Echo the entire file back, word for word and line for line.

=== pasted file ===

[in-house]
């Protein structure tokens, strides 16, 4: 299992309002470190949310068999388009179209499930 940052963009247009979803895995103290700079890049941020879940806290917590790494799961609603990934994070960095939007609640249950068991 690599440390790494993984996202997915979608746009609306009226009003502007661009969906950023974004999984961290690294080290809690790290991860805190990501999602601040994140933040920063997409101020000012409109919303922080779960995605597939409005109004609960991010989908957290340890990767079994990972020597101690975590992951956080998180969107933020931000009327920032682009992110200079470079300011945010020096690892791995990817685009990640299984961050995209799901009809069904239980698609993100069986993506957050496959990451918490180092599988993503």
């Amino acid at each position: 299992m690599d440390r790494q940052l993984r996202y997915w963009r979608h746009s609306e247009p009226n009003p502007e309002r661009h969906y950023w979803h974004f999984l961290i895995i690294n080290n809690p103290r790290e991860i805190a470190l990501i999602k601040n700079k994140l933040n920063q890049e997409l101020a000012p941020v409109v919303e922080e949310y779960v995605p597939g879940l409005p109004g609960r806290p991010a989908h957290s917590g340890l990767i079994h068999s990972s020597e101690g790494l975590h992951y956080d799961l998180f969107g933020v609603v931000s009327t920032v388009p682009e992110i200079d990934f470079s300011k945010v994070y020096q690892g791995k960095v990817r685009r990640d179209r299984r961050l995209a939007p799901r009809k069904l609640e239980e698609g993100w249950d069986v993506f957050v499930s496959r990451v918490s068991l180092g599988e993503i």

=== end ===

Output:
[in-house]
């Protein structure tokens, strides 16, 4: 299992309002470190949310068999388009179209499930 940052963009247009979803895995103290700079890049941020879940806290917590790494799961609603990934994070960095939007609640249950068991 690599440390790494993984996202997915979608746009609306009226009003502007661009969906950023974004999984961290690294080290809690790290991860805190990501999602601040994140933040920063997409101020000012409109919303922080779960995605597939409005109004609960991010989908957290340890990767079994990972020597101690975590992951956080998180969107933020931000009327920032682009992110200079470079300011945010020096690892791995990817685009990640299984961050995209799901009809069904239980698609993100069986993506957050496959990451918490180092599988993503």
């Amino acid at each position: 299992m690599d440390r790494q940052l993984r996202y997915w963009r979608h746009s609306e247009p009226n009003p502007e309002r661009h969906y950023w979803h974004f999984l961290i895995i690294n080290n809690p103290r790290e991860i805190a470190l990501i999602k601040n700079k994140l933040n920063q890049e997409l101020a000012p941020v409109v919303e922080e949310y779960v995605p597939g879940l409005p109004g609960r806290p991010a989908h957290s917590g340890l990767i079994h068999s990972s020597e101690g790494l975590h992951y956080d799961l998180f969107g933020v609603v931000s009327t920032v388009p682009e992110i200079d990934f470079s300011k945010v994070y020096q690892g791995k960095v990817r685009r990640d179209r299984r961050l995209a939007p799901r009809k069904l609640e239980e698609g993100w249950d069986v993506f957050v499930s496959r990451v918490s068991l180092g599988e993503i």